Wills & Trusts

Frequently asked questions

What is an estate plan?

Estate planning is an important step to provide for your loved ones after your death and making your final wishes known. A comprehensive estate plan resolves some of the complex questions that arise when someone dies, such as:

  • What’s in their estate?
  • How is their property divided up?
  • What are their funeral wishes?

Surveys frequently find while many Canadians do have wills, they often go five years or more without updating them, which could create fresh legal questions and disputes over the estate. In addition, they don’t prepare other important documents such as a power of attorney, living will, or advanced-care directive.

What happens if I die without a will?

If you die without a will — legally known as “intestate” — you may be leaving a complicated mess for your loved ones and missing an opportunity to distribute your assets in your preferred, more meaningful way. Dying intestate essentially means you don’t get to decide how your estate is split up — the province does.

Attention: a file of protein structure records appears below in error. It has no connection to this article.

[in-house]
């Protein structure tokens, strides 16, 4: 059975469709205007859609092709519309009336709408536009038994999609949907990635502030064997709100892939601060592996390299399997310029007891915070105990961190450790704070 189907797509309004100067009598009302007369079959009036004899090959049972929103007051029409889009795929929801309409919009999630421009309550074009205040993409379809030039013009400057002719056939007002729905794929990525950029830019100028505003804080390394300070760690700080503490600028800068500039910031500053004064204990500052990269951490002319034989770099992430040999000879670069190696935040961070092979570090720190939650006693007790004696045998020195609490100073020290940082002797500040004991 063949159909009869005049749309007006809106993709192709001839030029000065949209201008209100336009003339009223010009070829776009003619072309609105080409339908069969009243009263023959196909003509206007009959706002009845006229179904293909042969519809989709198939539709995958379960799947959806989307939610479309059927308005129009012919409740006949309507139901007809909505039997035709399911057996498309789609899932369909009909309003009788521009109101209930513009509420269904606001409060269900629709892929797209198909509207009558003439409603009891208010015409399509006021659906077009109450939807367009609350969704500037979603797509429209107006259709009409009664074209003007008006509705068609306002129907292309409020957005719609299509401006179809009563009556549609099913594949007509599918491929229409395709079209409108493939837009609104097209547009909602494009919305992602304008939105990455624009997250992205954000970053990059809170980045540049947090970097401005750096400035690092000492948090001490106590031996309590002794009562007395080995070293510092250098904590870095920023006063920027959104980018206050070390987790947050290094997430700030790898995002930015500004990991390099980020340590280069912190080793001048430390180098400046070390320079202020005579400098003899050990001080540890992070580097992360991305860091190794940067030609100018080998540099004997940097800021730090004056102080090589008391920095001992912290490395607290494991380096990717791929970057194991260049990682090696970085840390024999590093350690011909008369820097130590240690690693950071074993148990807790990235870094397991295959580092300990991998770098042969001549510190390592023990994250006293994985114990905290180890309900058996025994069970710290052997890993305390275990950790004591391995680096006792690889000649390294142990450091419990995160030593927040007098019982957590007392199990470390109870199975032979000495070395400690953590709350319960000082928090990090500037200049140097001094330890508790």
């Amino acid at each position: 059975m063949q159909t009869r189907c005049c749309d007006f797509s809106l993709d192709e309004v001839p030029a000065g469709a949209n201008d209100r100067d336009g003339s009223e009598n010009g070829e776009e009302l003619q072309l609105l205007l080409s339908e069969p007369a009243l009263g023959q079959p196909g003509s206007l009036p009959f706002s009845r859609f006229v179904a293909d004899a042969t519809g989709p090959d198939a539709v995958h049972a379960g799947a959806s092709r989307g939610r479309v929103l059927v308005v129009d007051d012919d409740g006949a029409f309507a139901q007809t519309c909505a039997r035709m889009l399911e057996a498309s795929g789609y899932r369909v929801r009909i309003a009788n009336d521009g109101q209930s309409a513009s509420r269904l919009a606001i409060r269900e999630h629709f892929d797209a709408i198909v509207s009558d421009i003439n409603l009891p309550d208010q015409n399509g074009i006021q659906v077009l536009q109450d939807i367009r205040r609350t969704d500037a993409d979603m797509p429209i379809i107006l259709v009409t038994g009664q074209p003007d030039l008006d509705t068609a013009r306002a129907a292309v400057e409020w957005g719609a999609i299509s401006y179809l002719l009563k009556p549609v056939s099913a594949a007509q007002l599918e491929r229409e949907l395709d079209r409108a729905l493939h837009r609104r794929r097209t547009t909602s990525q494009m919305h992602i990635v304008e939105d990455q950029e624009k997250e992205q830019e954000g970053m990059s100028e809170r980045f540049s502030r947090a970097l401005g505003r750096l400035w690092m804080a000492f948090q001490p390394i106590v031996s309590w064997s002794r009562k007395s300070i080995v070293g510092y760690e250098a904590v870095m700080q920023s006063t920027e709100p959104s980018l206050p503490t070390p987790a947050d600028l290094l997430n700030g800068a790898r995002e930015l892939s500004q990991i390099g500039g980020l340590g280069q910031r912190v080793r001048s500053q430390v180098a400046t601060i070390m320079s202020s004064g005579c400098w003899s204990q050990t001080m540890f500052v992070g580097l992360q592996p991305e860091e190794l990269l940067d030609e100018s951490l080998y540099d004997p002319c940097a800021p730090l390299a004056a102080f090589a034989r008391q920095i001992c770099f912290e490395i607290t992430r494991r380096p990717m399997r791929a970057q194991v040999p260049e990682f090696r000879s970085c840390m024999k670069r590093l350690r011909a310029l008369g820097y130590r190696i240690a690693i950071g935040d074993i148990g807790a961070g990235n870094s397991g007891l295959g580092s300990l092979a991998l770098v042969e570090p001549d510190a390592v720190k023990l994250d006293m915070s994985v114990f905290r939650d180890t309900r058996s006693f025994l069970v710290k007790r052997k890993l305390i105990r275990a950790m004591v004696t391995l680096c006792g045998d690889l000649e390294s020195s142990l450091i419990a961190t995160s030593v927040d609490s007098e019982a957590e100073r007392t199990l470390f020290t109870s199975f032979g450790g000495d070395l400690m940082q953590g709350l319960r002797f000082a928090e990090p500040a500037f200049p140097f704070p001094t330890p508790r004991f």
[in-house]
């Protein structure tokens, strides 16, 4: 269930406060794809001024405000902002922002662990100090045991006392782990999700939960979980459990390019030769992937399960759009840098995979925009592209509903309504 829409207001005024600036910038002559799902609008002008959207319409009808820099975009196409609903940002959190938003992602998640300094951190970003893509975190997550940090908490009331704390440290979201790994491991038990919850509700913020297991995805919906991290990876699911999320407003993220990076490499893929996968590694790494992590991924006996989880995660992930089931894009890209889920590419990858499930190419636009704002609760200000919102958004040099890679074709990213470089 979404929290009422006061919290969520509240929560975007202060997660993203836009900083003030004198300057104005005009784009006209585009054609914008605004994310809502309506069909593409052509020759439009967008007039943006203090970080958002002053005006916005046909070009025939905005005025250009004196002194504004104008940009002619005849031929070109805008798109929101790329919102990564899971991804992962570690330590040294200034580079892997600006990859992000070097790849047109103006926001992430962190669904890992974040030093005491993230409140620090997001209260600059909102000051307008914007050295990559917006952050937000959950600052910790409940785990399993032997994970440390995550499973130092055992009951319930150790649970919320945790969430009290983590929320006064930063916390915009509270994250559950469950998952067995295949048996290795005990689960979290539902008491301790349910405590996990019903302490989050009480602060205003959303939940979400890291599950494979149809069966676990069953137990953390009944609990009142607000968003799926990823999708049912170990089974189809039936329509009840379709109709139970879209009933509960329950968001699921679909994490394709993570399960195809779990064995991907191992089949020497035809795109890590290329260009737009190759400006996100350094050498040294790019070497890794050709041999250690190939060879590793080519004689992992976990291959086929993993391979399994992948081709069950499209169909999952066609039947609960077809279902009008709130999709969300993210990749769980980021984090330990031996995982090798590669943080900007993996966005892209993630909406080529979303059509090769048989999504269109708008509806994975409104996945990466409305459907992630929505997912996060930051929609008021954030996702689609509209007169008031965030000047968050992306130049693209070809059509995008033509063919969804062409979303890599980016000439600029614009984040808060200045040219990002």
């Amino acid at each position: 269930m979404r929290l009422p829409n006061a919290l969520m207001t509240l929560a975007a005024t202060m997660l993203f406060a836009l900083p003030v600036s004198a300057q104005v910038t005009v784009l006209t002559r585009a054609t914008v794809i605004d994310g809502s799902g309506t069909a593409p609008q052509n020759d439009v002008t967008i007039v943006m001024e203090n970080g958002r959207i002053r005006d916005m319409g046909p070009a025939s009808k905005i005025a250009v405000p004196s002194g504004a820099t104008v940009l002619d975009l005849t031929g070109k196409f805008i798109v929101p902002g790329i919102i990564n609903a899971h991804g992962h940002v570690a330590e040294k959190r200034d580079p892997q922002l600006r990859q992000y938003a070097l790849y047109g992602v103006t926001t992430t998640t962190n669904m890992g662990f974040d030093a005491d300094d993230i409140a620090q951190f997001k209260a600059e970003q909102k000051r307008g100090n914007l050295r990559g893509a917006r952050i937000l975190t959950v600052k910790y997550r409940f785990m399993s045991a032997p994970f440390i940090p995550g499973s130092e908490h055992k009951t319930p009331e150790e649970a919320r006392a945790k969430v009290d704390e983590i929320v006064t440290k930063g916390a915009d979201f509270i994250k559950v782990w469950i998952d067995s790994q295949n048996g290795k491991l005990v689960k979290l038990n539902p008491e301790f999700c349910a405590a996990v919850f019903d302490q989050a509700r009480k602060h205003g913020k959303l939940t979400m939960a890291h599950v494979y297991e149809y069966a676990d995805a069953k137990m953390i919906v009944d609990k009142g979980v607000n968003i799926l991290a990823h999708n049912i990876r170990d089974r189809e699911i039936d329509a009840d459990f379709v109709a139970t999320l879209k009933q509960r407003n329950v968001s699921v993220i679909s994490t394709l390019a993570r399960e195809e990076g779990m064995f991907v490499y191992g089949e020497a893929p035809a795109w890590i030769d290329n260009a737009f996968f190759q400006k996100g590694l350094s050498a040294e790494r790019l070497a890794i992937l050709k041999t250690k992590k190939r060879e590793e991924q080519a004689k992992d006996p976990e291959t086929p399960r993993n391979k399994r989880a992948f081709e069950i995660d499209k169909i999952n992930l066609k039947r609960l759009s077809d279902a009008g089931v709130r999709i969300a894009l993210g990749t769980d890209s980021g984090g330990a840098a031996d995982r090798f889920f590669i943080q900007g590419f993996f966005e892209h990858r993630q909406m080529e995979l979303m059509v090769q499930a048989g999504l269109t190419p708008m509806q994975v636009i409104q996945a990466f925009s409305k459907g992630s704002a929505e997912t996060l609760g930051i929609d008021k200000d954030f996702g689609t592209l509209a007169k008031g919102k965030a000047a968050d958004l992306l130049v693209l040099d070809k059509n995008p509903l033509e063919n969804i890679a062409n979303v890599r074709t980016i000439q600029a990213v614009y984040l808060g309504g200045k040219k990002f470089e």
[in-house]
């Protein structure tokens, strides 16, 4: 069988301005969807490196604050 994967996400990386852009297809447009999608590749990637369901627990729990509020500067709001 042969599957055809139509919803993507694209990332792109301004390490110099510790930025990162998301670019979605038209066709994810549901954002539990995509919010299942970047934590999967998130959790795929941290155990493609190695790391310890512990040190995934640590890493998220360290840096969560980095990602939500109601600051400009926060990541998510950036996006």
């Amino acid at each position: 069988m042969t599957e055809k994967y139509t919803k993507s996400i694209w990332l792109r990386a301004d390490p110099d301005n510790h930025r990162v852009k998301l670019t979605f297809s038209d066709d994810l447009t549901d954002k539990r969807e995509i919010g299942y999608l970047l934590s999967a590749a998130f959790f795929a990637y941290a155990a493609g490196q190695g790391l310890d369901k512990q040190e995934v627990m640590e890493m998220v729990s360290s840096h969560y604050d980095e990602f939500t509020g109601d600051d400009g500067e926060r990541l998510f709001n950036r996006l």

When someone dies intestate, the applicable provincial succession law kicks in. Here’s a brief overview of what that could mean for your estate.

Does everything automatically go to my spouse when I die?

Not necessarily. If your have no children, the spouse generally does inherit everything. When children are involved, the spouse may get a “preferential share” of the estate, with the rest divided into fractions depending on the number of kids.

This prevents you from specifying certain gifts for certain people, or bequeathing different amounts to different beneficiaries.

Is there a limit on what I can include in my will?

When writing their will, testators often include conditions or restrictions to control how their assets are bequeathed, but there are limits. They may be your assets, but you can’t impose any conditions you please and this can lead into a complex area of law.

Ideally, a valid gift condition is clear, legal, and possible. In many cases, courts have disallowed conditional gifts due to uncertainty, impossibility, or being contrary to public policy.

More specifically, a conditional gift can’t require a beneficiary to commit a crime, discriminate against a religious or ethnic group, give up custody of a child or separate from their spouse. If a condition violates these standards, it could be awarded unconditionally.

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